Put simply, AdSwerve brings enterprise-level ad serving from the leading company in the field, DoubleClick, to the smaller advertiser. They do one thing, and from my experience to date, they do it very well, this is DoubleClick for the little guy.
Opening its doors to customers less than 18 months ago, AdSwerve is approaching 100 customers, and at a $250 a month starting price, is likely paying the bills for itself quite nicely. Founded by Clint Tasset (a former DoubleClick man), and with Matt Fiskness on board shortly after, they are a group that get the ad serving eco system well and have stumbled across a fascinating business model. To their customers they are a technology and services company – it just happens to be that the tech they offer happens to be one of the best developed platforms in our entire industry, and is certainly not the technology of such a young company!
Their relationship with DoubleClick appears very symbiotic too. Dart focuses itself on building the best ad platform in the market and targets the large advertiser or agency who can shell out a minimum of $50k per annum. AdSwerve act as a reseller for that same platform and brings it to the smaller advertiser, providing all their own support services, giving Dart a revenue stream they otherwise would not have. And as the client grows? Well then they can become a fully-fledged Dart customer directly if they choose too.
And perhaps they fill another gap too – ‘excellence’ is not the first word most people would give as their descriptor of Dart customer services! Back in the day when I ran Bluestreak Europe, customer service would be the primary reason we would steal clients from Dart, (but to be fair to Dart I have not had personal need to use their customer service directly for a few years now).
For those of you who are less familiar with ad serving and why it matters, let me summarize. Ad serving serves 3 major purposes:
- First, it provides independent analytics for your display media campaigns, and as stated by media insertion orders using IAB standards, is the set of numbers by which the media owner must bill. In fact, the “agency-side” or “advertiser-side” of ad serving is commonly referred to as 3PAS, or ‘3rd party ad server’ because of its independent nature. (*1)
- Second, it allows for easy management of the sites you run on and the creative units you use – having trafficked out a campaign of 30 ads to 50 sites, the last thing you want to do is to contact all those sites directly to change them all when the client changes their corporate color from red to green on a whim! Dart makes things like this significantly easier.
- Thirdly, it unifies reporting. If you advertise on multiple sites you need one tool and one reporting methodology – if you are reliant on 50 sites analytics, you are not comparing apples to apples. (*2)
And yet historically, the leading tool in this space has not been available to the majority of advertisers. Until AdSwerve came along.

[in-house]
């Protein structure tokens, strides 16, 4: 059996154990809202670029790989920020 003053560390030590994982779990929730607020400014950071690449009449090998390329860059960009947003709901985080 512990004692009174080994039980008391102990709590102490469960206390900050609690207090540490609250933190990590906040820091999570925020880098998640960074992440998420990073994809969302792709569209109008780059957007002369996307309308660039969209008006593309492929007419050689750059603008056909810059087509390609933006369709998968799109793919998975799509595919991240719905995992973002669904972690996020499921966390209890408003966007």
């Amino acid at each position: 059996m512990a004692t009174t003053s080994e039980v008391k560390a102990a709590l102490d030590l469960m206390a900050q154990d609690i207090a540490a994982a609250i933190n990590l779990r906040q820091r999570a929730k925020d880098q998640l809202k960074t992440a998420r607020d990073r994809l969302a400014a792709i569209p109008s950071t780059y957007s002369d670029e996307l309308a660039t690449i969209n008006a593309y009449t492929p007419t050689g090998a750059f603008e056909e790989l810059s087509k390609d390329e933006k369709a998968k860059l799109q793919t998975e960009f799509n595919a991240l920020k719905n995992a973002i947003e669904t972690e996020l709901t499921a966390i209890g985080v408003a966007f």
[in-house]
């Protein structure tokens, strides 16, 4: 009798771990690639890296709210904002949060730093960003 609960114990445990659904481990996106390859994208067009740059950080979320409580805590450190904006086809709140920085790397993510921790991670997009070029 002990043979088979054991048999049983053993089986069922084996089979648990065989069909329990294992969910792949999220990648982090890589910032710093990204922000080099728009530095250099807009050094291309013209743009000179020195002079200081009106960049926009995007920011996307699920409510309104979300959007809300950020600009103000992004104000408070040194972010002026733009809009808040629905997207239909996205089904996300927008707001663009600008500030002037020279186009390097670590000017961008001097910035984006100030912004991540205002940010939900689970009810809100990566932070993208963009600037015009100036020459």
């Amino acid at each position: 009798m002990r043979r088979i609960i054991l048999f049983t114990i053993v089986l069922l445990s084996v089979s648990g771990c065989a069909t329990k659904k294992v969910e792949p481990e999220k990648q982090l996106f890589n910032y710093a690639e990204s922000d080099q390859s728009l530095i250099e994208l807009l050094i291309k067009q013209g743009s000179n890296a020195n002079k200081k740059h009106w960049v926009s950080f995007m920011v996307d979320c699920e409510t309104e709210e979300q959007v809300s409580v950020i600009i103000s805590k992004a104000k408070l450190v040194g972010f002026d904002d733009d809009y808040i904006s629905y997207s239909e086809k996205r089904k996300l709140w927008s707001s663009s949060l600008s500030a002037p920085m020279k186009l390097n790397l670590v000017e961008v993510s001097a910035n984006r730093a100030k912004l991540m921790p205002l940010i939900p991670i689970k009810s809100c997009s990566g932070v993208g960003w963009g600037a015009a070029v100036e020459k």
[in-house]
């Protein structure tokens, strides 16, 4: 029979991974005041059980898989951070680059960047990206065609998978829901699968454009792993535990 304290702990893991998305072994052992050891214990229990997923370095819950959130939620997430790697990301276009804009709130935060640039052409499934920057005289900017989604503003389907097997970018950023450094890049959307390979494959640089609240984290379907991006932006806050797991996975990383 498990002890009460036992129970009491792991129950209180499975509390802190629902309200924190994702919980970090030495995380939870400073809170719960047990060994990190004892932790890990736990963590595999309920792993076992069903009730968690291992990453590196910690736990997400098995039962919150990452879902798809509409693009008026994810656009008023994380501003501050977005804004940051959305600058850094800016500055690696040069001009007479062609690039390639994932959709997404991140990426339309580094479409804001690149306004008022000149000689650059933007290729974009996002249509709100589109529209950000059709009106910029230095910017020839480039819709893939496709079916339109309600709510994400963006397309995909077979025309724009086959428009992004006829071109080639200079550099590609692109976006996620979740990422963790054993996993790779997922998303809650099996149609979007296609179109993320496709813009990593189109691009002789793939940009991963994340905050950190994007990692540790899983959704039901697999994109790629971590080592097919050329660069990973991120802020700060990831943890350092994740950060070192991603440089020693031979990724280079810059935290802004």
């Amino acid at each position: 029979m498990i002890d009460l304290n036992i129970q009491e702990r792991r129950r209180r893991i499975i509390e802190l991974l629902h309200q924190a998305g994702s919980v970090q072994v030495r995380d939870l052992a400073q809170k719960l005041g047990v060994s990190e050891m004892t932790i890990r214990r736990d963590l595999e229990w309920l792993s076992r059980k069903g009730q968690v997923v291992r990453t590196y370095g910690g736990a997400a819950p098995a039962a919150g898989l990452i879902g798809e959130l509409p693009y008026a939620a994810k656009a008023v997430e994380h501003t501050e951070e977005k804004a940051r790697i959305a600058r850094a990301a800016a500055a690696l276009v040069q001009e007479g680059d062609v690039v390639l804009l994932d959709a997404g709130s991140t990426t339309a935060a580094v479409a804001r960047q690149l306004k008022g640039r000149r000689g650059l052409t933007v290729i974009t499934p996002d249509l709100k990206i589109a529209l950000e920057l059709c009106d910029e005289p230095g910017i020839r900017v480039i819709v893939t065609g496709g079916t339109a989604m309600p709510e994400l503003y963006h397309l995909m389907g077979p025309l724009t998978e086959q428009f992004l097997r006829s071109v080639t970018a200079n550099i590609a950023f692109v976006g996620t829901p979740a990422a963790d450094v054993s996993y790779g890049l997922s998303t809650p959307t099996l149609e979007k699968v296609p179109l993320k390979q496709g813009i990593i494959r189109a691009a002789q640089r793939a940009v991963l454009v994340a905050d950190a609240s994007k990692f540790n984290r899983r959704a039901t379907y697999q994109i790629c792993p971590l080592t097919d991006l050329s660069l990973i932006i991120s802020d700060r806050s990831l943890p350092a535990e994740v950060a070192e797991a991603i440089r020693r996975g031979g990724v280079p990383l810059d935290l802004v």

And it leads me to another reason I like this company. By being an AdSwerve customer, you get access to Dart’s advanced reporting, including those that help you understand my favorite subject, attribution modeling. Even as an agency guy at iCrossing approving invoices for tens of thousands of dollars to Dart monthly, I didn’t get access to such tools without paying a lot of extra cash.
So clearly I am an AdSwerve fan! And I wonder what of their future? Their symbiotic relationship with the big G restricts them from expanding out to other technologies like Atlas, cutting off what to me was their obvious next income stream. But if we look at the valuation Google placed on Groupon ($6bn), perhaps we see the answer there. Clearly Google wants access to ‘local’ and to increase the services offered to the smallerer advertiser beyond AdWords, and isn’t that what Clint and team are building? Certainly the latter. One future could be that their business for the little guy takes Clint and team back into the machine at some point, bringing technology and services to the small advertiser at scale. (Wild speculation of course!)
Or perhaps they will continue their great service and success being happily independent – Clint and Matt are based in CO, and declined the move to Mountain View after the Google acquisition telling me that ‘people who live in CO live here for a reason’. I could not agree more. Good luck to them.
You can find more information on AdSwerve on their website at http://adswerve.com and watch out for tutorial videos on YouTube from them soon.
(*1) Approximately 4 years ago, all the major independent ad servers stopped being so independent; DoubleClick was sold to Google, Atlas ended up at Microsoft, Bluestreak (no site anymore) at Carat and so on, with many questioning whether they could still be referred to as ‘independent. What matters is that they are independent of either the advertiser or the media owner… unless you are MSN or Google of course!
(*2) When it comes to analytics, an ad server will also give you access to ‘post-impression’ or ‘view-thru’ data, the process by which someone may be exposed to an ad and later converts without actually ever clicking on the ad itself.